The new capital, however, presented two problems: the prevalence of mosquitoes and flooding in the area. The mosquitoes were more than nuisance at that time, as they spread the deadly disease known as yellow fever. In fact, the town of Cahaba endured several yellow fever outbreaks, which, along with flooding, eventually forced the Alabamans to relocate their capital to Tuscaloosa in 1826. Nevertheless, Cahaba remained inhabited, with the cultivation of cotton driving its economy. During the American Civil War, the town served as a prison camp for Confederate forces. It was after the Civil War that Cahaba’s days came to an end. A massive flood in 1865 destroyed the town. Rather than rebuild, many of Cahaba’s inhabitants moved elsewhere, though the town remained inhabited until the turn of the century. In 1870, the town still had 300 inhabitants.
During the period of American history known as the Reconstruction, the town became a focal point for freed slaves seeking political power. In fact, Cahaba came to known as the “Mecca of the Radical Republican Party.” A group of 70 freed slaves built a new agricultural community in the area, turning the old town’s abandoned lots into 2-acre fields. But this revival was short-lived. By 1900, most of Cahaba’s buildings had burned, fallen, or were taken down. The site of the abandoned town was quickly reclaimed by nature. It was not until 1920, when archaeologists pinpointed Cahaba’s ruins that preservation efforts were undertaken. In 1975, the remains of Cahaba were turned over to the Alabama Historical Commission for further preservation of the site. The town was formally unincorporated in 1989.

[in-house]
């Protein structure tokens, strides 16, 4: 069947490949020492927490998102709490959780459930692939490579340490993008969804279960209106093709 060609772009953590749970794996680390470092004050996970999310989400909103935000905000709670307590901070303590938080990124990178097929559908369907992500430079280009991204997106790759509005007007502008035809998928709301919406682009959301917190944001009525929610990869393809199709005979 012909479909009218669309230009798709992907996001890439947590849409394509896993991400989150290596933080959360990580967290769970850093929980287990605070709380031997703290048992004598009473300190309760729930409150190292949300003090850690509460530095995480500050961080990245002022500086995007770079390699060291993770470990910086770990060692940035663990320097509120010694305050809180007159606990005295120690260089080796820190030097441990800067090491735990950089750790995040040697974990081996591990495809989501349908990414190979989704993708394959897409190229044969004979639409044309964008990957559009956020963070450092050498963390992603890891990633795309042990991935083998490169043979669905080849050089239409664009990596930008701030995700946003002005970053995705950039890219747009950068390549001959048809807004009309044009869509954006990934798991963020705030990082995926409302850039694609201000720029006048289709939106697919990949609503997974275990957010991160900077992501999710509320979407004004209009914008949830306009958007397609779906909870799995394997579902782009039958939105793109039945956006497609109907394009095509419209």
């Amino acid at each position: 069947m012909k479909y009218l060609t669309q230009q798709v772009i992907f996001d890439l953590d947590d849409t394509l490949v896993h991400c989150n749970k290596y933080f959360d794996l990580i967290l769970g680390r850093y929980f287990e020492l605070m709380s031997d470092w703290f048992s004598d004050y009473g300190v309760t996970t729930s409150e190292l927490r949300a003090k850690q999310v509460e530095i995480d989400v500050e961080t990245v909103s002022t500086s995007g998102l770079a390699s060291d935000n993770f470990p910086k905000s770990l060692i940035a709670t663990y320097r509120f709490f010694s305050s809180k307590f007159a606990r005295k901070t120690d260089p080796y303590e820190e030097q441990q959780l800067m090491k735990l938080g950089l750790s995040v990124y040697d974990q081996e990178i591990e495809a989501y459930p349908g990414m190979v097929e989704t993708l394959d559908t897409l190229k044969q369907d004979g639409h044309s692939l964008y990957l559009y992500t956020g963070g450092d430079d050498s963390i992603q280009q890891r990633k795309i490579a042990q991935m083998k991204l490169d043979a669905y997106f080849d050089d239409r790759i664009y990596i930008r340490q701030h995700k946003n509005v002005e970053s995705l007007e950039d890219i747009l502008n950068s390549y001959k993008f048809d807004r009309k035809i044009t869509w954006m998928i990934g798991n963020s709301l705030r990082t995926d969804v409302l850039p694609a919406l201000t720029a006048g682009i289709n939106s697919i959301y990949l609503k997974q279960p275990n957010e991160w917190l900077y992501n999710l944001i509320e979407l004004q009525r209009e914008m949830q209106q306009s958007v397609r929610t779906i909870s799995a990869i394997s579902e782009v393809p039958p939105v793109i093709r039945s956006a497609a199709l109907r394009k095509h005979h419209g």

Attractions at Cahaba
People walking the dirt roads of Old Cahaba will come across numerous historic sites, such as the remnants of Castle Morgan, a fireplace that marks the site of the aforementioned Confederate prison camp. Visitors to the archeological park will also encounter two cemeteries. One is called New Cemetery and the other is the Negro Burial Ground. The latter was established as a cemetery for slaves in 1819, the same year that the town of Cahaba was founded. The markers in the Negro Burial Ground are quite unremarkable. In contrast, the tombstones in the New Cemetery are quite ornate.
Another landmark in Old Cahaba are the ruins of Crocheron Mansion, which include massive circular brick columns. In 1865, this mansion was used as a meeting place for a Union general and his Confederate counterpart, who were trying to arrange a prisoner exchange. Other landmarks in the abandoned town of Cahaba include its former one-room schoolhouse, a Methodist Church, the Fambro-Arthur House, and the Baker Slave Quarters, located at Kirkpatrick Mansion. Those who visit the Old Cahawba Archeological Park should be advised that it is said to be haunted. Stories of visitors and park officials seeing images of people that used to live in the town have even drawn paranormal investigators to the site.